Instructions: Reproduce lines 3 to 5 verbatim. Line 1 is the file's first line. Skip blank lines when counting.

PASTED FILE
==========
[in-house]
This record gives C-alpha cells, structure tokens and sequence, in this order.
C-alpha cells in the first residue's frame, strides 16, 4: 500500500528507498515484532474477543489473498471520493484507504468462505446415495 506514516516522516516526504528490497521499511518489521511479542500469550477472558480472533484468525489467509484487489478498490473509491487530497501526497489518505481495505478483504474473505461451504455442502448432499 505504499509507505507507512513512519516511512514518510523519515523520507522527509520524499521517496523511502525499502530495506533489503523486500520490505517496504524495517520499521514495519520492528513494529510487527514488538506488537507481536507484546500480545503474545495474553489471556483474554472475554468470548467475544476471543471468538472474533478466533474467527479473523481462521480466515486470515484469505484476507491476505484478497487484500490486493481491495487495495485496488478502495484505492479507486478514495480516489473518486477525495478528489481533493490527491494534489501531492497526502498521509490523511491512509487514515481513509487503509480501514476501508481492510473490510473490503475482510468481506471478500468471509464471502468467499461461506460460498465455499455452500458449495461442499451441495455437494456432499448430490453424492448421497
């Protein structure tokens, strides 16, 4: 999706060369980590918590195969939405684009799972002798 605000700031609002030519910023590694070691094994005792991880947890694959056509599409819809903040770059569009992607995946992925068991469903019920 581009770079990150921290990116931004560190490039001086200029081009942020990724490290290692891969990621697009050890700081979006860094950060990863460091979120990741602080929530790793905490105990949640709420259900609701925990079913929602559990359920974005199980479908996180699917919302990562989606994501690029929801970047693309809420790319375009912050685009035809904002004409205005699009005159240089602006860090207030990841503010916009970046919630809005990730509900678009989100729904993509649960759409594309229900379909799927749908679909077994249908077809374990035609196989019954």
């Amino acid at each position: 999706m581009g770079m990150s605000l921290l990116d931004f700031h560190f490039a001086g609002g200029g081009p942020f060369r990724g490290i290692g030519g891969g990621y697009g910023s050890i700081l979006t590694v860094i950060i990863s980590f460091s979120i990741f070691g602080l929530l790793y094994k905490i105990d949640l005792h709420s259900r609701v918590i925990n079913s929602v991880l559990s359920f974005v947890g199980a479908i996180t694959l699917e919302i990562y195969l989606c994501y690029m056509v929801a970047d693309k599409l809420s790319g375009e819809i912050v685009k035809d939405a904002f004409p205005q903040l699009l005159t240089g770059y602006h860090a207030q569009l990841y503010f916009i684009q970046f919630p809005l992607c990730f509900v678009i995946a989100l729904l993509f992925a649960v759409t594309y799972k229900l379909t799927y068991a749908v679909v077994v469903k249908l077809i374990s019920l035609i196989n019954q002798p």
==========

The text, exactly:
C-alpha cells in the first residue's frame, strides 16, 4: 500500500528507498515484532474477543489473498471520493484507504468462505446415495 506514516516522516516526504528490497521499511518489521511479542500469550477472558480472533484468525489467509484487489478498490473509491487530497501526497489518505481495505478483504474473505461451504455442502448432499 505504499509507505507507512513512519516511512514518510523519515523520507522527509520524499521517496523511502525499502530495506533489503523486500520490505517496504524495517520499521514495519520492528513494529510487527514488538506488537507481536507484546500480545503474545495474553489471556483474554472475554468470548467475544476471543471468538472474533478466533474467527479473523481462521480466515486470515484469505484476507491476505484478497487484500490486493481491495487495495485496488478502495484505492479507486478514495480516489473518486477525495478528489481533493490527491494534489501531492497526502498521509490523511491512509487514515481513509487503509480501514476501508481492510473490510473490503475482510468481506471478500468471509464471502468467499461461506460460498465455499455452500458449495461442499451441495455437494456432499448430490453424492448421497
């Protein structure tokens, strides 16, 4: 999706060369980590918590195969939405684009799972002798 605000700031609002030519910023590694070691094994005792991880947890694959056509599409819809903040770059569009992607995946992925068991469903019920 581009770079990150921290990116931004560190490039001086200029081009942020990724490290290692891969990621697009050890700081979006860094950060990863460091979120990741602080929530790793905490105990949640709420259900609701925990079913929602559990359920974005199980479908996180699917919302990562989606994501690029929801970047693309809420790319375009912050685009035809904002004409205005699009005159240089602006860090207030990841503010916009970046919630809005990730509900678009989100729904993509649960759409594309229900379909799927749908679909077994249908077809374990035609196989019954």
């Amino acid at each position: 999706m581009g770079m990150s605000l921290l990116d931004f700031h560190f490039a001086g609002g200029g081009p942020f060369r990724g490290i290692g030519g891969g990621y697009g910023s050890i700081l979006t590694v860094i950060i990863s980590f460091s979120i990741f070691g602080l929530l790793y094994k905490i105990d949640l005792h709420s259900r609701v918590i925990n079913s929602v991880l559990s359920f974005v947890g199980a479908i996180t694959l699917e919302i990562y195969l989606c994501y690029m056509v929801a970047d693309k599409l809420s790319g375009e819809i912050v685009k035809d939405a904002f004409p205005q903040l699009l005159t240089g770059y602006h860090a207030q569009l990841y503010f916009i684009q970046f919630p809005l992607c990730f509900v678009i995946a989100l729904l993509f992925a649960v759409t594309y799972k229900l379909t799927y068991a749908v679909v077994v469903k249908l077809i374990s019920l035609i196989n019954q002798p």